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Gospel Tech: Crash Course #7: Back To School With Roger Smith

Roger Smith is a 30+ year educator, the VP of a national sports camp, a parent of two young adults, and a major advocate for young people growing up in a tech world.

Roger has been on the front lines of education since the advent of the personal computer and the internet. Now his elementary school students show up with smartphones and are issued school laptops. In today’ interview he shares encouragement for parents, timely reminders, and some impassioned challenges for how we can fight for our children in this tech world.

Show Links:

Gospel Tech

Protect Young Eyes

Learn More About NBC Camps

A Great Dumb Phone for your Family: Gabb Wireless



Book Recommendations:

  1. Hooked, by Nir Eyal
  2. The Ruthless Elimination of Hurry, by John Mark Comer


Purposely. Your life. God’s purpose. Listen at

Nathan Sutherland: Hello everyone. And welcome to the Gospel Tech podcast. You are listening to our seven-episode series, that is the Gospel Tech crash course. If you have found us through the Purposely podcast network, if you’ve just found us through friends, who’ve shared it, you wanna start here because we have 120 some odd episodes at this point and that’s a lot of information. So, what we’ve done is we’ve condensed. The top seven, an op episode on each of the topics that parents ask us about most, this is video games, social media, and smartphones pornography, safe tech at home, just the big picture on technology and the gospel. That’ll ground us in this conversation so that you can then go back and make sense of what you’re gonna hear.

But you don’t have to start at episode one and listen to two plus years’ worth of content. So welcome to the Gospel Tech podcast. Thank you for being here. I hope you are encouraged and I’m excited to be on this journey with you.

Welcome to the Gospel Tech podcast. A resource for parents who feel overwhelmed and outpaced is they raise healthy youth in a tech world as an educator, parent, and tech. I want to equip parents with the tools, resources, and confidence. They need to raise kids who love God and use tech.

Hello everyone and welcome to the Gospel Tech podcast. My name is Nathan Sutherland, and today we actually get kind of a special treat. We are going back to an interview I did last year with a friend of mine named Roger Smith. Now, Roger is a local teacher. He is a dedicated advocate for young people, and he is an experienced coach, as well as a teacher.

He’s worked 30 plus years with a group called NBC camps. They’re actually the, the nation’s largest, really the world’s largest overnight basketball camp. And that’s actually where I met Rog for the first time was as a camper 20 some odd years ago. It’s actually where I met my wife, full disclosure that will come out in the interview.

So, we have had this really cool journey of watching Rog both as a mentor, and then just as a man of God who loves young people, who loves his family, and who kind of is at the forefront of, of work with technology and with faith, and in the schools, as well as this family, as the young people that then come up and work in his organization because a lot of campers end up working for NBC and just, he’s a man that I love to pick the brain of.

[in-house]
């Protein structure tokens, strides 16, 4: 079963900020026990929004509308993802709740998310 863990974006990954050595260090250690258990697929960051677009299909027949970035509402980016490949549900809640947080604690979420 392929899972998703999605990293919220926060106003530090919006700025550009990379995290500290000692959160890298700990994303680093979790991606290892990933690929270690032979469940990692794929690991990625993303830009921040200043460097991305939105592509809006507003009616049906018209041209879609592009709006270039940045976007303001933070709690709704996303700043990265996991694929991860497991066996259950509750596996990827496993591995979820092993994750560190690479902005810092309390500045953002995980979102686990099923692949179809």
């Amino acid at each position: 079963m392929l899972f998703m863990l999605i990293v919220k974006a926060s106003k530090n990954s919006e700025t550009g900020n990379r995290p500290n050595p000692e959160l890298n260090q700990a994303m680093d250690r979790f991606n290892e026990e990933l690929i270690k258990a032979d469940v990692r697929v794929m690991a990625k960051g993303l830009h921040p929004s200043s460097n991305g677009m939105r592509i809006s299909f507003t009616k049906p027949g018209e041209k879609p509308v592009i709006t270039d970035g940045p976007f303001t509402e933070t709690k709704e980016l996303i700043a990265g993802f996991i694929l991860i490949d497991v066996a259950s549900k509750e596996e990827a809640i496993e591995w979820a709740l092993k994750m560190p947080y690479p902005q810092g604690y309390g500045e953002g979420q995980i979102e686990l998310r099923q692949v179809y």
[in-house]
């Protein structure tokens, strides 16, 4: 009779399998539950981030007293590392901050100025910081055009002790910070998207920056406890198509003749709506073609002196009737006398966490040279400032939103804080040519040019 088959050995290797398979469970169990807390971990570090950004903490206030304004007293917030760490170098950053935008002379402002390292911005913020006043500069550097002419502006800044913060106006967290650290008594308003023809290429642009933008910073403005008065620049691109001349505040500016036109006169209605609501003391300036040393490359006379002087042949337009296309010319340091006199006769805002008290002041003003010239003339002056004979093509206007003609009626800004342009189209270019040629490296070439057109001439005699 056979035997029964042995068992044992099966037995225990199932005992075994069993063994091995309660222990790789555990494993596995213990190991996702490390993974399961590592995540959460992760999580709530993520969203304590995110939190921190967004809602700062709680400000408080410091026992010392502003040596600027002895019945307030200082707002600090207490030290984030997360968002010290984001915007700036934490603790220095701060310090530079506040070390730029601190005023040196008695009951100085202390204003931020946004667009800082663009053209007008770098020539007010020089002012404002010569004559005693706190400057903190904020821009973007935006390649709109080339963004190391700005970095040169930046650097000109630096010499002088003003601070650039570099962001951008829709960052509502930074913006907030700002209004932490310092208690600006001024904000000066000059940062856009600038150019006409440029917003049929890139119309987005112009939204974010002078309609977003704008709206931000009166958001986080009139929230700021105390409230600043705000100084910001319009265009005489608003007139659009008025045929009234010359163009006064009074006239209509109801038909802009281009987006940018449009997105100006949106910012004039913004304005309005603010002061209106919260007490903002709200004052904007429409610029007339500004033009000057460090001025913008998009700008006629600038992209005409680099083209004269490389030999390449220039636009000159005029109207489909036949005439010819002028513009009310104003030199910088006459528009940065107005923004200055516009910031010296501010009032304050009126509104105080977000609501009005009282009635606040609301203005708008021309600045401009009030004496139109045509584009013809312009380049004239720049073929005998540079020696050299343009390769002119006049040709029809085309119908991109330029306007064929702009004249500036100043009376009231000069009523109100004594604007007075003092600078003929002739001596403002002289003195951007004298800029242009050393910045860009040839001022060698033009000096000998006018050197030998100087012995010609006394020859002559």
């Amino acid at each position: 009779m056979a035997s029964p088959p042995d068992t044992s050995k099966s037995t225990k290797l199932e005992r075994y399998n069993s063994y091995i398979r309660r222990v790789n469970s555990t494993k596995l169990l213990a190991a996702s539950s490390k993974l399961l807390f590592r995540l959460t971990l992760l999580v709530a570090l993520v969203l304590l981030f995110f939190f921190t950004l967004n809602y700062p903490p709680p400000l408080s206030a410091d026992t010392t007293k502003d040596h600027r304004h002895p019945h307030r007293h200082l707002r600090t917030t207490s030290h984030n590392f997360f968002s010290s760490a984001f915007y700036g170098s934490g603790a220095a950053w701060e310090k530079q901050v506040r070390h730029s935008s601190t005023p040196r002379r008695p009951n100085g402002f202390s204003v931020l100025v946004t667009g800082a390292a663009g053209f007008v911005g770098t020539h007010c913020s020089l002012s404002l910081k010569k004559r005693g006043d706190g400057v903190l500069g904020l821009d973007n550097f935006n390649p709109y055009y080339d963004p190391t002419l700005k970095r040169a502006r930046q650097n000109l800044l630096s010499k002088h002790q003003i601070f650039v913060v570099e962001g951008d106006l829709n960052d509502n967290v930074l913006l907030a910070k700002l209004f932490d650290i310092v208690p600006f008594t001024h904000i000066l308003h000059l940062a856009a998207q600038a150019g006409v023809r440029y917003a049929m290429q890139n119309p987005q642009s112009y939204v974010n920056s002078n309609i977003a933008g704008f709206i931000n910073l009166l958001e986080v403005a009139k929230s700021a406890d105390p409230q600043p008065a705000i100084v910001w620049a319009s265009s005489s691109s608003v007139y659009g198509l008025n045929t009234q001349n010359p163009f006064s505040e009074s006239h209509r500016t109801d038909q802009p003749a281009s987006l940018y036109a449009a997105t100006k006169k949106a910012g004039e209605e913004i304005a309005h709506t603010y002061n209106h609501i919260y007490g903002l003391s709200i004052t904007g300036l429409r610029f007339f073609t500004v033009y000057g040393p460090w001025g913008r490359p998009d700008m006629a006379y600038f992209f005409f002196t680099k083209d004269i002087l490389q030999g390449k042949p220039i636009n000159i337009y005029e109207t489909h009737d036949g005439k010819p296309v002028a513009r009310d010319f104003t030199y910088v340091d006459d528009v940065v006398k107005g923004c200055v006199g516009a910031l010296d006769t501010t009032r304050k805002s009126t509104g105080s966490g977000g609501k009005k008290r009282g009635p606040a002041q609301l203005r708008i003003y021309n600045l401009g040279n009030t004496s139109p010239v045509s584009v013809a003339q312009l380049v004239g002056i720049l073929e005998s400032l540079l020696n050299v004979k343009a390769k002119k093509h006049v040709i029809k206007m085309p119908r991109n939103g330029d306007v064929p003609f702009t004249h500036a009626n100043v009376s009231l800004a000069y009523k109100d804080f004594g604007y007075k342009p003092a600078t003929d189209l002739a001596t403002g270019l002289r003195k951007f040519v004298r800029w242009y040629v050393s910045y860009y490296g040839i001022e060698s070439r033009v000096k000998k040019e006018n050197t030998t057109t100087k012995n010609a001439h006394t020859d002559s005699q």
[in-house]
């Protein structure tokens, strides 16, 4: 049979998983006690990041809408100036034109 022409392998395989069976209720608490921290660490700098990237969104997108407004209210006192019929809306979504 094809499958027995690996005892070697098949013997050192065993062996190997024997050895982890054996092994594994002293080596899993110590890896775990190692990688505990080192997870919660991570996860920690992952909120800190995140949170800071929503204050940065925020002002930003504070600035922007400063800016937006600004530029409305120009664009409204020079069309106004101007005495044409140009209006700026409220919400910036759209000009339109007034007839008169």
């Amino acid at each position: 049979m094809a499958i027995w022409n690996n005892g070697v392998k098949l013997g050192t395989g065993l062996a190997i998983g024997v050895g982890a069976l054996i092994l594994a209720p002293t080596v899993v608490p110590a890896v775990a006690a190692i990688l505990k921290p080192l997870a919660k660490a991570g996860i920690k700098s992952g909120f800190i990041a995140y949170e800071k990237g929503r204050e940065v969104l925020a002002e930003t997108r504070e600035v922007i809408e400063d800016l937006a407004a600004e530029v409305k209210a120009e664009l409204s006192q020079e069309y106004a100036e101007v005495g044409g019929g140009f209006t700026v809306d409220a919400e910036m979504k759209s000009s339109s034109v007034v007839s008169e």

And as I was thinking of my sons, going back to school this year, they’re now seven and five. So, they’re second grade in kindergarten, this interview came up as my wife and I were talking. I was like, you know what? Like it’s such a solid reminder of what we can do to love our children well, so I’m actually, this, this is a repeat of an interview, but it got so buried. it’s like way back in the first like dozen or so interviews we did, or I actually entire episodes we did, that I wanted to bring it back up to the top and just give this fresh look at the wisdom that Rog has gained by faithfully following the Lord, a little bit of his testimony that’s in there, with his two kiddos and specifically his oldest Luke.

And he’ll share a little bit about that. And then specifically his insights on what is the place of technology, because it’s not something we’re gonna just run from. As we start school, some of us started school and are now getting put back into our homes and we’re kind of freaking out, right. Or some of us see that coming and the anxiety we feel is real.

And I want to help us, and I, I want Roger’s voice to help us parse through what of that fear is something honest concern that we need to act on. What of that fear is just because frankly it’s stressful and there’s a lot of anxiety in life when kids move back into the home again, and that wasn’t the plan.

And what of that fear needs to be handed over to the Lord and say, Lord this, this is not something that I should be trying to control. Is something I’m giving to you. And how do we determine, like, what does that look like to love God, to use tech and to have the gospel at the center of our technology use.

And Rog does amazingly well, so that’s our conversation today. So, with no further ado, let’s get this conversation started.

Roger. Thanks for being with us today.

Roger Smith: You betcha.

Nathan Sutherland: Yeah. So, everyone, we have Roger Smith with us today. He’s the VP of NBC camps out of Auburn, Washington. While he’s the site director in Auburn, Washington. Yeah, the NBC camps a little bigger. He’s been a teacher for, is it 30, 30 years? Yeah. 30 years now. Yeah. All elementary. Have you taught all grades or has it been…